Stop SOPASOPA looms. Soon congress is going to vote whether or not the government will be able to control the Internet. I really tried to write up some post on my stance on SOPA, why it’s bad, why it shouldn’t be passed. But all I could think of is if it did pass, the Internet wouldn’t be the same for my kids as it was for me. I mean when I grew up (wow, never thought I’d use that) all I knew was Lycos, Dogpile and a few free online arcade sites. For those older than me, yeah yeah I know you had less and other sites to reference, chill I got respect for you :-).

The fact of the matter is when my children do grow up, the Internet will be different. But it should be for the better, not for the worse. And letting the government control it, is not how my wife and I want to teach our kids how to use it. Yeah, I’d love to have better parental controls and every single scum site that promotes harm to kids removed from the face of the Earth, but I want them to be able to explore and learn without fear of “big brother” removing a site or deleting their presence from the web.

Don’t get me wrong, I know something needs to be done to help prevent piracy. But like The Oatmeal says, “It’s like dealing with a lion that escaped from the zoo by blasting some kittens with a flame thrower.”

“Why didn’t you do something Dad?” words I never want to hear from my kids if SOPA passes

Watch this video and then sign the petition to congress.

PROTECT IP / SOPA Breaks The Internet from Fight for the Future on Vimeo.

Comments (8)

  1. People play the “what about our kids” card a lot these days…most often in an attempt to elicit an emotional reaction to a manufactured controversy designed to benefit one political ideology or another. This, on the other hand, will have more of an impact on generations to come in ways we cannot even anticipate at this point.

    Imagine how recent protests in Tunisia, Egypt, Lybia, et al. would have unfolded had the government had the power to control the message or shut down the sites of those whose views oppose the powers that be. I don’t want to live in a world where international social media interactions fall under the jurisdiction of my government. Nor do I want to live in a world where my site – or yours – can be shut down or our Twitterstreams censored without due process or before an official investigation has been fully completed.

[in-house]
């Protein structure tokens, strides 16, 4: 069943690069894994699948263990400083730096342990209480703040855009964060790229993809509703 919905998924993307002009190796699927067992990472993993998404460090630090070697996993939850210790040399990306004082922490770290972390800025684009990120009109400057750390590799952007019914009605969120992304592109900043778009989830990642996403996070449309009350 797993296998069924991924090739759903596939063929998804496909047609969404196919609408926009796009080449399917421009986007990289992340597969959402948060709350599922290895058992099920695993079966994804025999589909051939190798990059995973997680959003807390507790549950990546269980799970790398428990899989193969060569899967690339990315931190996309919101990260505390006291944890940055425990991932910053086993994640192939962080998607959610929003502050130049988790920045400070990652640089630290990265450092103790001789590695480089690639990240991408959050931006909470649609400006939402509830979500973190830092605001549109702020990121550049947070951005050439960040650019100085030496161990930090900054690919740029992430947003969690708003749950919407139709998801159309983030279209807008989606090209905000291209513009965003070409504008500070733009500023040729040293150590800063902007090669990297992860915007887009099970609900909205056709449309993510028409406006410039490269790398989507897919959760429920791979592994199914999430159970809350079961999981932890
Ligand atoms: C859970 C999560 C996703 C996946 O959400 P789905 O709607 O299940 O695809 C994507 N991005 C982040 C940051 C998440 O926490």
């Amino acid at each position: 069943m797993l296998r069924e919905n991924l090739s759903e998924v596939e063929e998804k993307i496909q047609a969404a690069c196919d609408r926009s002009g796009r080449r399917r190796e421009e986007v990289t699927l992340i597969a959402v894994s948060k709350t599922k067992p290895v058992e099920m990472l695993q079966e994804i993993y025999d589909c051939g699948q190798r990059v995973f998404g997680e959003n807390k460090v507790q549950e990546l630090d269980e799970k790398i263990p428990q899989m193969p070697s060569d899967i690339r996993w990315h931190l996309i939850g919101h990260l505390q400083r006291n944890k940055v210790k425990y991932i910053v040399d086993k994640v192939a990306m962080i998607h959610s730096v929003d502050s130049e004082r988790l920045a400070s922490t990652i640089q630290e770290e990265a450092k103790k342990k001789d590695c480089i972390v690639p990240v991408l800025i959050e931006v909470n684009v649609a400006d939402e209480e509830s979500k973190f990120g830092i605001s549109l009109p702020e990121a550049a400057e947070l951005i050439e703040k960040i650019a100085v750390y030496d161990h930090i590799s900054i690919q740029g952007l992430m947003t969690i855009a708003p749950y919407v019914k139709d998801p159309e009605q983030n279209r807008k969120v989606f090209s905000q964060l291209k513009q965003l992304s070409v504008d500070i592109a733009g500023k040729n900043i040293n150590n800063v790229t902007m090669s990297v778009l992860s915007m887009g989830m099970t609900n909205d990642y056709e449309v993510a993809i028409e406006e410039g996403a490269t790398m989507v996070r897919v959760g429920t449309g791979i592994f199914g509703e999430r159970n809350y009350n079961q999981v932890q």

This is a slippery slope, folks. Allowing this bill to become law gives the government unprecedented control to censor your intellectual property. If you haven’t already, check out this post from CopyPress:

    • I was really hesitant to even post this. But you’re right, that card does get played a lot (…did we just agree on something???), and for what might take place this would impact both sides of the fence. This isn’t a time to gripe about republicans or democrats, fact of the matter is everyone needs to be able to communicate their opinions. SOPA takes that away.

  2. I see this getting posted around the internet and yes, it does sound scary. I see people asking for a mass blackout but that seems far from happening. If it does, I’ll be really impressed because we’re talking about a world wide scale blackout. This will definitely affect a lot of people and I for one am not voting for it.

    • A worldwide blackout would be kind of impressive, but I agree scary at the same time. I don’t think that’ll happen either. But we have to speak up and hope this bill doesn’t pass.

  3. Over here (in the Netherlands) we’ve recently had TPB blocked. Followed by this SOPA thing just a week later, I’m worried about the freedom of internet….

  4. I supported the strike, and it looks like the bill has been postponed, for now. What’s stopping it from coming back in a different form in the future? Chances are, unfortunately some form of the bill will get passed at some point 🙁

  5. The party line on SOPA is that it only affects seedy off-shore torrent sites. That’s false. As the big legal brains at Bricoleur point out , the potential collateral damage is huge. And it’s you. Because while Facebook and Twitter have the financial wherewithal to stave off anti-circumvention shut down notices, the smaller sites you use to store your photos, your videos, and your thoughts may not. If the government decides any part of that site infringes on copyright and proves it in court? Poof. Your digital life is gone, and you can’t get it back.

  6. What Snowden did was not threaten national security here, but seriously embarrassed this government by telling the truth about the level, depth, and breadth of US governmental spying on everyone, egregiously violating the 4th Amendment to the Constitution.